By Tife Owolabi
YENAGOA, Nigeria (Reuters) – More than 60 people arrested last week in Nigeria in connection with an alleged gay wedding, which is illegal in the country, have been remanded in prison, the police and their lawyer said on Monday.
The court granted a remand request from the police following a hearing on Monday in the southern city of Warri in Delta state, where the suspects were arrested following a tipoff.
“The suspects have been arraigned in court today and the judge has ruled that they be remanded in prison for two weeks,” Delta state police said in a statement. It did not say how many had been remanded, but police last week said 67 people had been arrested.
In Nigeria, like in most parts of Africa, homosexuality is generally viewed as unacceptable, and a 2014 anti-gay law took effect despite international condemnation.
Defence lawyer Ochuko Ohimor, who is representing 60 suspects, said that while the next hearing will come up on Sept 18, he is working to get bail for the suspects.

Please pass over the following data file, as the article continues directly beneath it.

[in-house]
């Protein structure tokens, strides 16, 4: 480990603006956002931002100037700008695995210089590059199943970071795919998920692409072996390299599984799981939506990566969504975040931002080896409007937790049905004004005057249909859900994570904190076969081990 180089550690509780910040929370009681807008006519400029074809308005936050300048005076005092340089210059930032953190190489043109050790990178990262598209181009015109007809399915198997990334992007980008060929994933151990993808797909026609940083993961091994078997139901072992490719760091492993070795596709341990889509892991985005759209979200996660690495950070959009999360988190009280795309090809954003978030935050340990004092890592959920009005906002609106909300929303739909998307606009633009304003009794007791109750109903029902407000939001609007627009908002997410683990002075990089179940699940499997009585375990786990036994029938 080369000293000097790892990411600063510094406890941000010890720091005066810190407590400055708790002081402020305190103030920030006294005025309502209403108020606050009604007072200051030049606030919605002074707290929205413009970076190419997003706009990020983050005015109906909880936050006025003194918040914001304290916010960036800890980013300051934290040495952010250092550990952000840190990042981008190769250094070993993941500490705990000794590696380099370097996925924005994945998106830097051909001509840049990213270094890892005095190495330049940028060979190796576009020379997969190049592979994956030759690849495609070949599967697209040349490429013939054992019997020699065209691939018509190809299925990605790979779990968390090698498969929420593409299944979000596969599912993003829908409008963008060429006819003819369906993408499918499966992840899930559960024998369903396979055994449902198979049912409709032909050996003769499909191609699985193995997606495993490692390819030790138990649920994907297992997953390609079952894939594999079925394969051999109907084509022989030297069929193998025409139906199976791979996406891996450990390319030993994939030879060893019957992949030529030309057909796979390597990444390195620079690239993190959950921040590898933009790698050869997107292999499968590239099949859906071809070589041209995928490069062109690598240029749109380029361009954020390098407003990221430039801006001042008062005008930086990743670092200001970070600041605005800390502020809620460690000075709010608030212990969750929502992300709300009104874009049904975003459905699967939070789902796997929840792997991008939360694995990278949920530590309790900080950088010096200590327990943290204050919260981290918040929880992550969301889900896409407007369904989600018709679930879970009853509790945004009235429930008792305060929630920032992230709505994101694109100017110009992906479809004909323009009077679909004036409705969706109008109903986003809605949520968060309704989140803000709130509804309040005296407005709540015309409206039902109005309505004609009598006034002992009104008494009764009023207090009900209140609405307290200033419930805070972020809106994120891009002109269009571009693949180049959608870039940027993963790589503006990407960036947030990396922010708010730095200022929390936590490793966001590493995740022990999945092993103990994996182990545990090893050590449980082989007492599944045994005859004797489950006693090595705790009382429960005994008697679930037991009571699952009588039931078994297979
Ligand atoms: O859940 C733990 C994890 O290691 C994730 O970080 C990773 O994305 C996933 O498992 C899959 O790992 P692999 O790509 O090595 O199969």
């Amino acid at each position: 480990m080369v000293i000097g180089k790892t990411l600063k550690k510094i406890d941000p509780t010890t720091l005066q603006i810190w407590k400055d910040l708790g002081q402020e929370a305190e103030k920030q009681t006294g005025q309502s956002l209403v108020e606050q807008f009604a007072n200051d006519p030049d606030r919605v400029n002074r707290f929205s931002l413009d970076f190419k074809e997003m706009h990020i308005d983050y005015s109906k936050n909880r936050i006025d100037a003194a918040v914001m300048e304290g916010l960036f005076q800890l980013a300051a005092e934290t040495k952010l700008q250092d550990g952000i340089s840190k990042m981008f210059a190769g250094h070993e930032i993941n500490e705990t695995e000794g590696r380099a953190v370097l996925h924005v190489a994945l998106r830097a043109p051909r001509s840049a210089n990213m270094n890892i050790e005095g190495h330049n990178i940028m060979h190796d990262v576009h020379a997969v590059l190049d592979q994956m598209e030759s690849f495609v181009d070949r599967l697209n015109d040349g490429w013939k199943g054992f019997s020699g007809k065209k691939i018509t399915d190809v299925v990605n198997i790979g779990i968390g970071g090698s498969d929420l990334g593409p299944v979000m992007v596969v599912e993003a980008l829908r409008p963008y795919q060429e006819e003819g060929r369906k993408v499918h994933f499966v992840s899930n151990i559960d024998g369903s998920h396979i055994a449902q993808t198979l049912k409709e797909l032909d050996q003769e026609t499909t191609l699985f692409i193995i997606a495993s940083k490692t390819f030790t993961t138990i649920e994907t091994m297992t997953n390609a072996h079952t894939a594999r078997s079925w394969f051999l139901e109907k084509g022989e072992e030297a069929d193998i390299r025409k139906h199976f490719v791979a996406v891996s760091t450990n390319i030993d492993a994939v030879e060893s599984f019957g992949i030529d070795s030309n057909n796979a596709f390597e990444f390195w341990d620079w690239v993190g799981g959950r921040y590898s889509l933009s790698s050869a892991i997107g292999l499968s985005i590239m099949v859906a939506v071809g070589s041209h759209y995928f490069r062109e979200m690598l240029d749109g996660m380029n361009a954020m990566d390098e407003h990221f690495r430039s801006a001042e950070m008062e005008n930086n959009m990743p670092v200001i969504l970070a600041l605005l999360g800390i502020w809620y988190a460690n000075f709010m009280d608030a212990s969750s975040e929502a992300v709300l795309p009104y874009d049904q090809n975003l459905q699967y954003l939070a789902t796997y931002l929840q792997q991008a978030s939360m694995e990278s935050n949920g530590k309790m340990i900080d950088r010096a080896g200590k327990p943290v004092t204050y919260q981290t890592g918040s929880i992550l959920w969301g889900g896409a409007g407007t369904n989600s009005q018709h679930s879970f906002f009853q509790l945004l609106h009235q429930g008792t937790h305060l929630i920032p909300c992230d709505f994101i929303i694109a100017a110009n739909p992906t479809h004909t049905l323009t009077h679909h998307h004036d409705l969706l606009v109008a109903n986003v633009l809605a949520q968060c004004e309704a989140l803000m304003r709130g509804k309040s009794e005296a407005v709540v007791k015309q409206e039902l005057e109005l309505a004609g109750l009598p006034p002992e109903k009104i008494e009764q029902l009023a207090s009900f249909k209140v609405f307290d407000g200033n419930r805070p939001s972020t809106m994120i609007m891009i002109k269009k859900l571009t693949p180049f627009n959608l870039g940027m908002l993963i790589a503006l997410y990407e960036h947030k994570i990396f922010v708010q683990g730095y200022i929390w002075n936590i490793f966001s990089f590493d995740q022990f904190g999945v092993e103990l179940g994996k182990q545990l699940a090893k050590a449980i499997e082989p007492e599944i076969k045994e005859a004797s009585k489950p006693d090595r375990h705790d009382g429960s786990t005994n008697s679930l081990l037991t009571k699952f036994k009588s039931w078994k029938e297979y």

He put the total number of those remanded at 69, adding they are facing charges connected to allegations that they were celebrating a gay wedding.
“All we are doing now is to bring up bail applications on their behalf… if it is found meritorious it (the court) can admit them to bail. The bail application can come before the expiration of the 14-day remand order,” he said.
The anti-gay law in Africa’s most populous nation includes a prison term of up to 14 years for those convicted, and bans gay marriage, same-sex relationships, and membership of gay rights groups.
(Reporting by Tife Owolabi; Writing by Elisha Bala-Gbogbo, Editing by William Maclean)